Charity mystified by Aceh grenade attack
An international NGO has become the target of a grenade attack in the former conflict-ridden province of Aceh, where violent crime has increased sharply in the past few months.
The office of Save the Children in Bireuen, on the province's east coast, sustained minor damage when the hand grenade exploded at its building on Wednesday.
'No one was injured and we are all back to work as normal,' said Bachtiar Usman, senior country adviser for Save the Children-Aceh.
He said he did not know why the NGO was attacked.
'The motive puzzles me. We did not receive any threats or warnings prior to the attack and we cannot quite understand why we were targeted,' he said.
No arrests have been made and Bireuen police chief Salahudin said, 'investigations are proceeding.'
A source in Aceh said the motive could be linked to a housing development project that Save the Children is financing and building in the area.
The development is part of the 3,660 permanent houses, 94 schools and 70 health centres the NGO committed to building in Aceh after the December 2004 tsunami ravaged the province and killed about 170,000 people.
As well as the five-year tsunami relief plan, Save the Children is carrying out a long-term development programme in Aceh.
'It is likely that not everyone is happy with it and that not everyone received a cut from it,' said the source, hinting that the attackers could try to extort a share of the NGO's funds.
In the past few months, the number of violent crimes has increased in Aceh. Experts say the rise is due to frustration felt by those not benefitting from the peace process or financial windfalls from post-tsunami reconstruction.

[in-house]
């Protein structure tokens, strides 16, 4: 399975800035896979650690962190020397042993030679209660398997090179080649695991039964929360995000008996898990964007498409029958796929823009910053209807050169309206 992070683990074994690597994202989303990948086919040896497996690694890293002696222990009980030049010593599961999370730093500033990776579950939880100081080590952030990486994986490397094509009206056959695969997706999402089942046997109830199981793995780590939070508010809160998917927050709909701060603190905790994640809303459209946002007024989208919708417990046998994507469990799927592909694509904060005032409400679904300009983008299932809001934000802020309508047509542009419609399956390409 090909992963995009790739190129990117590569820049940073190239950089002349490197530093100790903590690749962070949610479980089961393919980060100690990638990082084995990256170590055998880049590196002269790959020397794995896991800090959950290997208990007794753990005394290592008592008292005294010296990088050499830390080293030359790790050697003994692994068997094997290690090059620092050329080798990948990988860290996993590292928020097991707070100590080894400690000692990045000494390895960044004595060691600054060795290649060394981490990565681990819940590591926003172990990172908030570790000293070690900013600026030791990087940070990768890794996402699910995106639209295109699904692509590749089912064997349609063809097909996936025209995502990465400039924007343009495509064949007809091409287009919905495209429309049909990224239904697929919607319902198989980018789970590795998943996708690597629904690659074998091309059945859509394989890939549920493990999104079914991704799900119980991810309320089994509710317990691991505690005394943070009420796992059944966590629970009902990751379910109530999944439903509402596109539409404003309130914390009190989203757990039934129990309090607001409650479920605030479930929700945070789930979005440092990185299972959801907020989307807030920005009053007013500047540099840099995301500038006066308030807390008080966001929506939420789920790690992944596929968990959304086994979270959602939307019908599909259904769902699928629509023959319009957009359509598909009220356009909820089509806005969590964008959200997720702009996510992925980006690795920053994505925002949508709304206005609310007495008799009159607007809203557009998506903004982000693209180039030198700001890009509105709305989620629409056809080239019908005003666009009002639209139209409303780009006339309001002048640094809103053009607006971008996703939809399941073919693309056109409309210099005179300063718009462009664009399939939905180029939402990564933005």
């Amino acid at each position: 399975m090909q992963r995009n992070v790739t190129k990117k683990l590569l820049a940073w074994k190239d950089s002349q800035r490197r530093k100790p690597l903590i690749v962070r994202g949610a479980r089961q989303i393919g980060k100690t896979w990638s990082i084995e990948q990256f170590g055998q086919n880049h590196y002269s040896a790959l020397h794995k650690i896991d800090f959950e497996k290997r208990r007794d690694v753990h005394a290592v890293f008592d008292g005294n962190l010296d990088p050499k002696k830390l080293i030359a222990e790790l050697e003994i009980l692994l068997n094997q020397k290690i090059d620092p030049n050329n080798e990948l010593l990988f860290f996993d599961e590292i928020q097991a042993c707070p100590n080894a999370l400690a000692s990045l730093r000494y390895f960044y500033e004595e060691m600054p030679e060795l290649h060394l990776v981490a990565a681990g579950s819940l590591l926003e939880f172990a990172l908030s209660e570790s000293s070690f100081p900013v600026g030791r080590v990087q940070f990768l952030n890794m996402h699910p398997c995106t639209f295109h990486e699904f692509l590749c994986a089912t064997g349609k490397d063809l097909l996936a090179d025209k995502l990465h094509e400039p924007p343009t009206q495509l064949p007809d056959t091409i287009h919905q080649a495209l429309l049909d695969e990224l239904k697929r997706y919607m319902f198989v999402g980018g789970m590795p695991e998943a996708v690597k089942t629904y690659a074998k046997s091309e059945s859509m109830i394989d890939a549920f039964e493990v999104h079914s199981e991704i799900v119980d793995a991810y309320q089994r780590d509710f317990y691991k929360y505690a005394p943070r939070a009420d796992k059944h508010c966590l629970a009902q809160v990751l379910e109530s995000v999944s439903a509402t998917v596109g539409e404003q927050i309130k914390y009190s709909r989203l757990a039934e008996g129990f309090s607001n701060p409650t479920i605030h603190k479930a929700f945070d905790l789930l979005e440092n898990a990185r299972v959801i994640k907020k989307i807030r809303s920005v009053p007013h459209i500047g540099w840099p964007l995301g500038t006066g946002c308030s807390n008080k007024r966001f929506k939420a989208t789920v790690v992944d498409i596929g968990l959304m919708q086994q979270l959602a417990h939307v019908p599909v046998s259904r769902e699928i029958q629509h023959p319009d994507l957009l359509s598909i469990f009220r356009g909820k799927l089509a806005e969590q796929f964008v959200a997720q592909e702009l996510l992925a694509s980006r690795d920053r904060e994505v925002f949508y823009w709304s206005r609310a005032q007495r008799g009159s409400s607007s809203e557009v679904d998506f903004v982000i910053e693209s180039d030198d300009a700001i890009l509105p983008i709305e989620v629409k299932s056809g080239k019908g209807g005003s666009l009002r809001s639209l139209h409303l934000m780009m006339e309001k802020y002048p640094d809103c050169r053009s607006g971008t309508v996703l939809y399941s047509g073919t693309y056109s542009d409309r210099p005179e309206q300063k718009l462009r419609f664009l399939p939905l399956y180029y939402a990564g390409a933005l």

Aceh has been flooded with post-tsunami reconstruction money. The province's coffers have also benefited from Indonesia's decentralisation programme, as well as Aceh's status as a province with special autonomy.
Special autonomy was reinforced with a peace agreement signed between the Indonesian government and the separatist Free Aceh Movement in August 2005. The deal ended a three-decade-long war.
Low-ranking members of the movement are among those suspected of being behind the crimes.
'Aceh has received billions of dollars in the past few years, but not everyone has benefited, and those left out are trying to get what they think they are entitled to in any possible way,' said Aguswandi, a Banda Aceh-based analyst.
'These are also people who are used to using violence to achieve their goals.'
US-based Save the Children started operations in Indonesia in 1976.
Save the Children is carrying out a long-term development programme in Aceh
The number of houses being built by the organisation : 3,660